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The End of Little Germany

With the finance ministry in SPD hands, a greater emphasis on public investment, rather than tax cuts and further reductions in public debt, has also become a possibility. Germans are beginning to grow tired of the decade-long ideology-driven pursuit of lower deficits. The country’s constitutional fiscal rule, known as the debt brake, does allow for higher public spending. Slight economic overheating as a result of higher private and public investment would help boost wages and import demand, which might help reduce Germany’s current-account surplus.
The new German government should also develop a new trade policy that recognizes and is willing to use the country’s economic clout, and that of the EU, more strategically. The increasingly protectionist tone of the Trump administration presents a perfect opportunity for Germany to step into the breach. The US will soon impose tariffs on all steel and aluminum imports, and this requires a firm European response.
It is notable that the German debate about the US-EU Transatlantic Trade and Investment Partnership was focused primarily on consumer rights and protecting domestic regulations and standards. But narrow economic goals such as these, to which a small country would give priority, no longer suffice for today’s German neo-hegemon. The same is true of overly optimistic support for a form of trade multilateralism that has largely run its course.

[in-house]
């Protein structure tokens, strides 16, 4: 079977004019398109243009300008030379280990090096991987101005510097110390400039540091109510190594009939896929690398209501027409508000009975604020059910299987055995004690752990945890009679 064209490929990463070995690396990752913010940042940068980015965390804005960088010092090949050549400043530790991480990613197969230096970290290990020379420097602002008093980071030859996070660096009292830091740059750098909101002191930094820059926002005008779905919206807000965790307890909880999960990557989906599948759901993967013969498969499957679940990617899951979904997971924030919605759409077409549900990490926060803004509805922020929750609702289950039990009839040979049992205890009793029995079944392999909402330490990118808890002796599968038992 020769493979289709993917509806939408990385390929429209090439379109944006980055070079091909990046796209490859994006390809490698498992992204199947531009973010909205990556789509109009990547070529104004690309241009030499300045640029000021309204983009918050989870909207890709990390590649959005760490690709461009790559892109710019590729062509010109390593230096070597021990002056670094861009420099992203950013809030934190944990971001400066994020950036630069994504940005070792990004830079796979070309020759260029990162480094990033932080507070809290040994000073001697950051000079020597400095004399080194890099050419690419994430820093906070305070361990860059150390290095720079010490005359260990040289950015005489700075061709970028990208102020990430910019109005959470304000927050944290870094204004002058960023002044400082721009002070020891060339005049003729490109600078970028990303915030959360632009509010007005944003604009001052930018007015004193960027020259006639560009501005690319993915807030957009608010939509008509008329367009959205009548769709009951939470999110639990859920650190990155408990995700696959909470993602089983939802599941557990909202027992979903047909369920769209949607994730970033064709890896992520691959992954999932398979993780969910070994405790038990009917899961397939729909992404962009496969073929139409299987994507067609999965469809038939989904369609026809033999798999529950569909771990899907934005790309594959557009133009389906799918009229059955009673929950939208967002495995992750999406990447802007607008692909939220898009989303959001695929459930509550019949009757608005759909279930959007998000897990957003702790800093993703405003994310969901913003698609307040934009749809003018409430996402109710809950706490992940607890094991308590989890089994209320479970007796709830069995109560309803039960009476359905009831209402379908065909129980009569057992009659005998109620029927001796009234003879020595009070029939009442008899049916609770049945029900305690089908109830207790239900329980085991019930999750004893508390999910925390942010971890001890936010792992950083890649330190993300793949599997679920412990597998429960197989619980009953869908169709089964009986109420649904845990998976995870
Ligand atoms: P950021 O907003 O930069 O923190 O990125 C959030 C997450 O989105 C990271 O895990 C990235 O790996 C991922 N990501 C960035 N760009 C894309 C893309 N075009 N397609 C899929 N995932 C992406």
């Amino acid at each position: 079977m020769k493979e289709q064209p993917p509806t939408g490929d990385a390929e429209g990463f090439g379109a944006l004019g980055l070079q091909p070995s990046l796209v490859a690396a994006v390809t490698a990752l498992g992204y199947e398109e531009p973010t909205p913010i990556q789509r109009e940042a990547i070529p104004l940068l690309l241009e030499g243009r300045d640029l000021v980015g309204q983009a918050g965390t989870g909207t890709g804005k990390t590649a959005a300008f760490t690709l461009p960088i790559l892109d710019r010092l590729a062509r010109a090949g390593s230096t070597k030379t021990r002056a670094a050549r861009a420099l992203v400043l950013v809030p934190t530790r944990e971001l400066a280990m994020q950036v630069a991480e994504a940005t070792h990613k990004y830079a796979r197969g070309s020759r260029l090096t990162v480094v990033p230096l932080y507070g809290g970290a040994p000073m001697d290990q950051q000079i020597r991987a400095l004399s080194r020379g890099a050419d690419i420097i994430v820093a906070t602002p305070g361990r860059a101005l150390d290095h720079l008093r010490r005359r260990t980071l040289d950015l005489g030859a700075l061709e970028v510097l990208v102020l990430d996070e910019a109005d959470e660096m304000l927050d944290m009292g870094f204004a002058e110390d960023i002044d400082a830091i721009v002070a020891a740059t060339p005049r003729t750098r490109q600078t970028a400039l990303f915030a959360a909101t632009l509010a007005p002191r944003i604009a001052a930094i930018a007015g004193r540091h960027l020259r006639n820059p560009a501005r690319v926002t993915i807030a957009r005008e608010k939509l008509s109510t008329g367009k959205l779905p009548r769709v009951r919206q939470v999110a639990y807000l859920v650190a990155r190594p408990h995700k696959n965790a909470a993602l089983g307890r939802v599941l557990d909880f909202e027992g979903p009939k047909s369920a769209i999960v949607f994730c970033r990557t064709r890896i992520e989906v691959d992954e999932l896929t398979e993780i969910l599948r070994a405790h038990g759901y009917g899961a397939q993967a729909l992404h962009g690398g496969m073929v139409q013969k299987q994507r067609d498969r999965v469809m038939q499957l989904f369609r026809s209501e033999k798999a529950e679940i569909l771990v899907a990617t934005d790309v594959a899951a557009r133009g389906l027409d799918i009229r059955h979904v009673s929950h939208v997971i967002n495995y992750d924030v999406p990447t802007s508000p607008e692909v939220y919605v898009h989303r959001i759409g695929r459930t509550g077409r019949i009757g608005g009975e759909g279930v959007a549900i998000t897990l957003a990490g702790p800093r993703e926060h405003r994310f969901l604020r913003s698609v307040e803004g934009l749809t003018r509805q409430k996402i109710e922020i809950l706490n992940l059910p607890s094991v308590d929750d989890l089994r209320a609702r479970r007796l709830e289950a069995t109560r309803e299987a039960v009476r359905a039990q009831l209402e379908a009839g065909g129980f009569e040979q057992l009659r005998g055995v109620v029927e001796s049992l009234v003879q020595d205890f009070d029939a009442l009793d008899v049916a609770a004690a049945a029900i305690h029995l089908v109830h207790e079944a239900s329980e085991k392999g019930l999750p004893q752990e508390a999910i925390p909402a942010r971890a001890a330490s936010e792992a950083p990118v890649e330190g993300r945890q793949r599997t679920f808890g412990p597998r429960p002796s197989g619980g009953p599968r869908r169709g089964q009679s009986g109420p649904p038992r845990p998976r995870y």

Instead, the incoming German government needs to develop a trade policy that supports economic reforms and social standards, while promoting market economics and the rule of law in its neighborhood. Germany could also be doing more to push the rest of Europe to be more forceful at the World Trade Organization on social rights, environmental protection, fair taxation, and improved political standards.
These proposals require German politicians to shift the debate. As the eurozone’s dominant country, Germany needs to make sure that the bloc benefits all of its members and is a stabilizing force in the world economy. Germany must finally start thinking of itself as the major economic player it is, and behave accordingly – preferably before new ministers settle into old routines.

Copyright: Project Syndicate, 2016.
www.project-syndicate.org

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